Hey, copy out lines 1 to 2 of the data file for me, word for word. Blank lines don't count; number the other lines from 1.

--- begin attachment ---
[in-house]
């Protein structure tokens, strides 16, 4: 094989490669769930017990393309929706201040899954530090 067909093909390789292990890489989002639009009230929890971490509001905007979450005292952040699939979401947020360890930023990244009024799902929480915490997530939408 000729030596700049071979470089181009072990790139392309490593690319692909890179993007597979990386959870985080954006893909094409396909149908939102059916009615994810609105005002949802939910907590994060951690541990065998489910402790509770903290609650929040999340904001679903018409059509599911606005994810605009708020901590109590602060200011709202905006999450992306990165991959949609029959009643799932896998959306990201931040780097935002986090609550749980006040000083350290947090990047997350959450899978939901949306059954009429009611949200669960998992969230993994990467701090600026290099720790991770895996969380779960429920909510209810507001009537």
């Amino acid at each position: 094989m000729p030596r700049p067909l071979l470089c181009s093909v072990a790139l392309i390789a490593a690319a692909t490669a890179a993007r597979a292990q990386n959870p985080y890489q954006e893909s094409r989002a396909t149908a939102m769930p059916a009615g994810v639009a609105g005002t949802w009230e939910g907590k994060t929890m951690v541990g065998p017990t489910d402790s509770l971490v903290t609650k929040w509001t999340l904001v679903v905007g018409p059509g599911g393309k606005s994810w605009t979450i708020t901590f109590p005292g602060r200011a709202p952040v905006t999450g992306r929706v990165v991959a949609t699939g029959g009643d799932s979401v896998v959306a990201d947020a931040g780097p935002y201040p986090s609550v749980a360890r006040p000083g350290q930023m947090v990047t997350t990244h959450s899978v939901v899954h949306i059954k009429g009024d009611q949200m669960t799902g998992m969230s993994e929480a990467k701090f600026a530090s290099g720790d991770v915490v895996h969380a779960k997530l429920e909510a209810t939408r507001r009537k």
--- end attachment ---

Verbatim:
[in-house]
């Protein structure tokens, strides 16, 4: 094989490669769930017990393309929706201040899954530090 067909093909390789292990890489989002639009009230929890971490509001905007979450005292952040699939979401947020360890930023990244009024799902929480915490997530939408 000729030596700049071979470089181009072990790139392309490593690319692909890179993007597979990386959870985080954006893909094409396909149908939102059916009615994810609105005002949802939910907590994060951690541990065998489910402790509770903290609650929040999340904001679903018409059509599911606005994810605009708020901590109590602060200011709202905006999450992306990165991959949609029959009643799932896998959306990201931040780097935002986090609550749980006040000083350290947090990047997350959450899978939901949306059954009429009611949200669960998992969230993994990467701090600026290099720790991770895996969380779960429920909510209810507001009537």